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NALC Participates in Capitol Hill Briefing Opposing Postal Privatization


Provided by APWUToday, NALC Executive Vice President Brian Renfroe participated in a briefing panel on Capitol Hill hosted by A Grand Alliance to Save Our Public Postal Service. The briefing came in response to the recent report issued by the Office of Management and Budget (OMB) titled “Delivering Government Solutions in the 21st Century,” which calls for privatization of the Postal Service, and in anticipation of the White House Postal Task Force report due on August 10.

He was joined by Alan Barber, Director of Domestic Policy for the Center for Economic and Policy Research; Art Sackler, Manager of the Coalition for a 21st Century Postal Service (21C); Ashley Poling, Senior Policy Counsel on the U.S. Senate Homeland Security & Governmental Affairs Subcommittee for Senator Heidi Heitkamp (D-ND); and the moderator of the panel, Sarita Gupta, Executive Director at Jobs with Justice, and Co-Director of Caring Across Generations.

In his presentation, Renfroe focused on the Postal Service’s finances, stating that they are indeed on an unsustainable path, but emphasized that restructuring or privatizing USPS is not the answer. He highlighted the history of the Postal Accountability and Enhancement Act of 2006 and reminded those in attendance that the burdensome prefunding mandate accounts for nearly 90 percent of losses reported by USPS since 2007. He outlined the solutions provided by the four postal unions to the White House Postal Task Force during NALC’s June 5, 2018 meeting with its members (viewable here).

Renfroe also referenced the recent report from the Office of Management and Budget (OMB) titled “Delivery Government Solutions in the 21st Century," that calls for privatization, but noted that during NALC’s meeting with the Task Force, there were no mentions of privatization as a solution from any of the Task Force members.

“It’s important to consider international cases where postal privatization has been implemented already and recognize that they have not been successful,” said Renfroe. “Examples in developed countries in Europe have shown postal infrastructures destroyed, prices rising, services falling, and employment conditions deteriorating. The U.S. Postal Service is not in need of restructuring and certainly not in need of privatization. I encourage everyone here to speak with their boss, their Members of Congress, and ask them to cosponsor House Resolution 993 – and oppose postal privatization.”

Art Sackler followed, providing a business perspective to the issue. As a representative of organizations that provide up to 90 percent of postal revenue and rely highly on the dependability of the Postal Service and its infrastructure, he echoed Renfroe’s call to sign on to H. Res. 993. A privatized Postal Service would be highly detrimental to his organizations and to the American public. He argued in favor of passing the postal reform bills currently in the House and Senate (H.R. 6076 and S. 2629), and to stabilize in the short term through Medicare integration and a one-time rate increase. He argued that structural changes may be needed, but that postal privatization would not simply be bad for the reasons previously listed, but also for the universal service obligation (USO) and especially to rural communities where it would be unprofitable to provide service.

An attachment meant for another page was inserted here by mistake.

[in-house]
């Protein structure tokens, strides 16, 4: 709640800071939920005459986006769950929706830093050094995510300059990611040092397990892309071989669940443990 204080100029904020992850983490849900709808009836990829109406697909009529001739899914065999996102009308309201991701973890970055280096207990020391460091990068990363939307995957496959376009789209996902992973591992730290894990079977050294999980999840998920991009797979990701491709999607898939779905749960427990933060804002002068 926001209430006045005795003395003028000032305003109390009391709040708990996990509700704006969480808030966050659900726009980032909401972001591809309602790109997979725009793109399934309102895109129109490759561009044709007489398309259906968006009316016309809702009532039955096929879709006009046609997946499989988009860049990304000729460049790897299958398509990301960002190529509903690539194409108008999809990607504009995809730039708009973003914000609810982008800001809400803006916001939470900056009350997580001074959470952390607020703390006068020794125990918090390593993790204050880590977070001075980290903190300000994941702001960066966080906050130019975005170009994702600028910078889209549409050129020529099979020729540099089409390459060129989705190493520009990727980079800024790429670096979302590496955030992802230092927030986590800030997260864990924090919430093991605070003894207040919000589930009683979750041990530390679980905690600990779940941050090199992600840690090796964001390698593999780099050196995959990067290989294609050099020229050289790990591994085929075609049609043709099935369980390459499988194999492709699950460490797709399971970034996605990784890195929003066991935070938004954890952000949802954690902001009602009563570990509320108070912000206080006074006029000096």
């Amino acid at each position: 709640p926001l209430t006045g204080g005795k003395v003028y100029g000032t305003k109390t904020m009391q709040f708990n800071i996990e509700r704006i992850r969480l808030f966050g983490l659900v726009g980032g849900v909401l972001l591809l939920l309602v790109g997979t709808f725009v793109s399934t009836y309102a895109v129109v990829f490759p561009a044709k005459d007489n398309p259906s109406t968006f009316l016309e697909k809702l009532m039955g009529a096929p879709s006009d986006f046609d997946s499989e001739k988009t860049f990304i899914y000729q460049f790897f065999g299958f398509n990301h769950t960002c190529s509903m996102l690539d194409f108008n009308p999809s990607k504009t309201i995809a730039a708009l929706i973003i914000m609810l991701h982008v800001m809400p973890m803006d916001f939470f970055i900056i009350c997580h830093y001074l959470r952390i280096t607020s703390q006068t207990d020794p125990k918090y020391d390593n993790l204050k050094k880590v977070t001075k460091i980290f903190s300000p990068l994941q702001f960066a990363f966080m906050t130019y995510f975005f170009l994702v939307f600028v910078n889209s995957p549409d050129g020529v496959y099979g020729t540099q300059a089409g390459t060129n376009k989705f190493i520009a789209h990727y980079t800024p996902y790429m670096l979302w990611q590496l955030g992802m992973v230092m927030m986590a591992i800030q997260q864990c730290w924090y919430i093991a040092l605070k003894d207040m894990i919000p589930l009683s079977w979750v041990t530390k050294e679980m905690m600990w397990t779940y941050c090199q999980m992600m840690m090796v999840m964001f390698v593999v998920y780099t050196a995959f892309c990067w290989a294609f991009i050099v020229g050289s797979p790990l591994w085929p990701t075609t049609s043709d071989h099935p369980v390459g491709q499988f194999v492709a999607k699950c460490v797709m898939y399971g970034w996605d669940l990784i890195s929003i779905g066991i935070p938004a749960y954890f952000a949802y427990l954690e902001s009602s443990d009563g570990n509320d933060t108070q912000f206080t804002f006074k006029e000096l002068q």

Following him was Alan Barber, who noted that postal privatization as a policy option has been floating around since the 1980’s, but appears to be growing more recently. He was quick to point out that recent experiences show privatization does not work, and that the examples in Europe are warning signs for the United States. Echoing Renfroe, he cited European price increases, service decreases, and staff reductions among many reasons to oppose such a policy. Profit maximization was a catalyst for decreased use of their postal services, leading to further cuts and degraded service. Instead of privatization, Mr. Barber argued for other solutions, including expanding postal services to include postal banking or other options. Finally, he agreed with the previous speakers that Members of Congress should sign on to H. Res. 993.

Lastly was Ashley Poling who led with the important message that the U.S. Postal Service impacts every American nearly every day. This point is especially true for rural Americans who rely on a stable, affordable Postal Service. She noted her boss, Sen. Heitkamp, cares deeply about postal issues and has continuously fought on its behalf. She, along with Rep. Mark Meadows (R-NC), Chairman of House Oversight and Government Reform Subcommittee on Government Operations, met with the White House Postal Task Force together to discuss bipartisan solutions to postal issues. Ms. Poling ended by saying Sen. Heitkamp is committed to solving this problem, and she too urges Members of Congress to sign on to H. Res. 993.

The briefing concluded with the panel answering questions from Hill staffers and other in attendance on a variety of postal issues.